Michael Jordan avoided the political spotlight when he was playing in the NBA. Referring to a contentious 1990 race for a U.S. Senate seat in his native North Carolina, Jordan famously dodged making an endorsement. He infamous said, “Republicans buy sneakers, too.”
But in the wake of social justice protests that erupted in 2020 after the murder of George Floyd at the hands of former Minneapolis police officer Derek Chauvin, Jordan and the Jordan Brand committed $100 million over 10 years to focus on Black voter suppression. An initiative at the University of North Carolina recently added to that commitment.
Michael Jordan lends his voice, and more importantly, his resources to advancing the cause
Shortly after Floyd died in 2020, Nike announced the Jordan Brand’s pledge to fund the fight for social equality. In July 2020, the first Black Community Commitment grants went to the NAAP Legal Defense and Educational Fund, the Formerly Incarcerated & Convicted People and Families Movement, and Black Lives Matter.
During The Last Dance docuseries, Jordan showed a side of himself he rarely displayed as a player. The documentary didn’t sugarcoat his decision not to endorse Democrat Harvey Gantt in his Senate race. Incumbent Jesse Helms had a dismal record in racial equality.
Per The Associated Press, Helms didn’t hesitate to stir racial tensions in his 1990 victory speech, intoning, “Well, there is no joy in Mudville tonight.”
There is no way of determining whether Jordan’s endorsement would have turned the tide in the race. Helms won by more than 100,000 votes. Even given Jordan’s popularity at the time, it would have been a significant uphill climb.
Now governor of the Charlotte Hornets, Jordan isn’t stepping lightly into the discussion anymore.
The Ida B. Wells Society for Investigative Reporting is getting $1 million from Jordan
Founded at the University of North Carolina-Chapel Hill in 2016, the Ida B. Wells Society for Investigative Reporting aims to increase and improve reporting on racial inequality. According to a news release from UNC’s Hussman School of Journalism and Media, the society is receiving $1 million. Director Rhema Bland thanked Jordan for the support:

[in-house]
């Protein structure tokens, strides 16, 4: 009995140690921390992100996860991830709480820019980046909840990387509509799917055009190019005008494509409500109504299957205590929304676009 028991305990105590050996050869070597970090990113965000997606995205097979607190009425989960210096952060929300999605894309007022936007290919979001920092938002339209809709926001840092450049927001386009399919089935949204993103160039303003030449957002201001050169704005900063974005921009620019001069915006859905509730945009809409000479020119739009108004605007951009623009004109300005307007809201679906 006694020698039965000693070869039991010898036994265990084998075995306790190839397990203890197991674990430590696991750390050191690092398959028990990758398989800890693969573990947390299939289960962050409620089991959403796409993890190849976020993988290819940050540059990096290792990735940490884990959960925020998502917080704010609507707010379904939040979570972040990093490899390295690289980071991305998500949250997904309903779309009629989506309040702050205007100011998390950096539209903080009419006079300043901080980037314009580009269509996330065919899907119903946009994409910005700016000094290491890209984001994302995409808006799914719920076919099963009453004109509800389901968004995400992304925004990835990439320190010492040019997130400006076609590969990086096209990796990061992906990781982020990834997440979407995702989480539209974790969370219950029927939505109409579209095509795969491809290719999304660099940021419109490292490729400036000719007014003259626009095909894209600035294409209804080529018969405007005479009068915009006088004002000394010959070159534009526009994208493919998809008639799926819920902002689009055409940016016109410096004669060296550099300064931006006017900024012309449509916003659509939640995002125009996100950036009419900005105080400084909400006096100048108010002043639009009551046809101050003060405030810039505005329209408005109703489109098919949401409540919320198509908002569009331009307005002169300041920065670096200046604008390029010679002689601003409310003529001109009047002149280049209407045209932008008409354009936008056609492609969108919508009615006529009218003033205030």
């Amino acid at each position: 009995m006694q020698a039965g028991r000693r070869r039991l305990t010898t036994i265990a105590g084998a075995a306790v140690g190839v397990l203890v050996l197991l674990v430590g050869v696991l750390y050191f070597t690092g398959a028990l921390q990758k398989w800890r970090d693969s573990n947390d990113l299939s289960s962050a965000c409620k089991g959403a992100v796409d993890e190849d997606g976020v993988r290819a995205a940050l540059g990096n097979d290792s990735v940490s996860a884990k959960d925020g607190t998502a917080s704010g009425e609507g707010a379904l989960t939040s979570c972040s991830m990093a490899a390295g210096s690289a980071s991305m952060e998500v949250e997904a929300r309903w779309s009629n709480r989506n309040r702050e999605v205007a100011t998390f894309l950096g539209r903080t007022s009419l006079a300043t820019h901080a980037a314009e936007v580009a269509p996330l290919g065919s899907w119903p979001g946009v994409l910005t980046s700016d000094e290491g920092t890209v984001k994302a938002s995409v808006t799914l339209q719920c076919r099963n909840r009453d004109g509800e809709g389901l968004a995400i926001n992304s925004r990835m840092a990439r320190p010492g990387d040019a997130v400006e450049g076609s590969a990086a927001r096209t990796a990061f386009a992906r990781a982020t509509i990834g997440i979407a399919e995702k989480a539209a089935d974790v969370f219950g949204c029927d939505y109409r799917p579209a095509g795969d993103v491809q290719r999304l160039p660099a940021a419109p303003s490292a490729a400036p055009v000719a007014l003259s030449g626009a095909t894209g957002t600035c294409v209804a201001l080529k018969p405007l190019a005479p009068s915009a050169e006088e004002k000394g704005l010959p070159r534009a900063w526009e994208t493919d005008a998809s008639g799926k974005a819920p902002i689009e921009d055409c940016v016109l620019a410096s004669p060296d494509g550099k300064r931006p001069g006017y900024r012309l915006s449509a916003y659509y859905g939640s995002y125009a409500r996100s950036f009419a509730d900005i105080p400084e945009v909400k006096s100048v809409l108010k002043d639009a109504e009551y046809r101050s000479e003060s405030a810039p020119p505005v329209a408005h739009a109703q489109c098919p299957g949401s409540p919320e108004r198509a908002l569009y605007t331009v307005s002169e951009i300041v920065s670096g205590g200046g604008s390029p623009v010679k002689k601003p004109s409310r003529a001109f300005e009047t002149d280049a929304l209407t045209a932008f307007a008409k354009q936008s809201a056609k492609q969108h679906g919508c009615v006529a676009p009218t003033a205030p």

“To be one of just three recent recipients named in this round … is a tremendous honor. And we’re honored to follow the economic justice, legal, and voter rights group who received Black Community Commitment grants in 2020 and 2021. I think it speaks to the work we do and the impact we aspire to have on the journalism industry and our democracy as a whole.”
Others receiving grants were Morehouse College in Atlanta and the Smithsonian Institution’s National Museum of African American History and Culture in Washington, D.C.
Michael Jordan flexing his $1.6 billion net worth to help disadvantaged people
When Michael Jordan made his infamous remarks about the shoe-buying habits of Republicans, he explained he was at a different place in his life. During The Last Dance, he clarified the comments but didn’t offer an apology.
“I don’t think that statement needs to be corrected because I said it in jest on a bus with Horace Grant and Scottie Pippen,” Jordan said, per ESPN. “I wasn’t a politician when I was playing my sport, I was focused on my craft. Was that selfish? Probably. But that was my energy. That’s where my energy was.”
He sounded a different call in 2020 when announcing the Black Community Commitment grants:
“There is a long history of oppression against Black Americans that holds us back from full participation in American society. We understand that one of the main ways we can change systemic racism is at the polls. We know it will take time for us to create the change we want to see, but we are working quickly to take action for the Black community’s voice to be heard.”
Michael Jordan amassed a vast fortune as an athlete and businessman. It’s admirable that he wants to use that power to help others advance beyond merely existing to become full partners in society.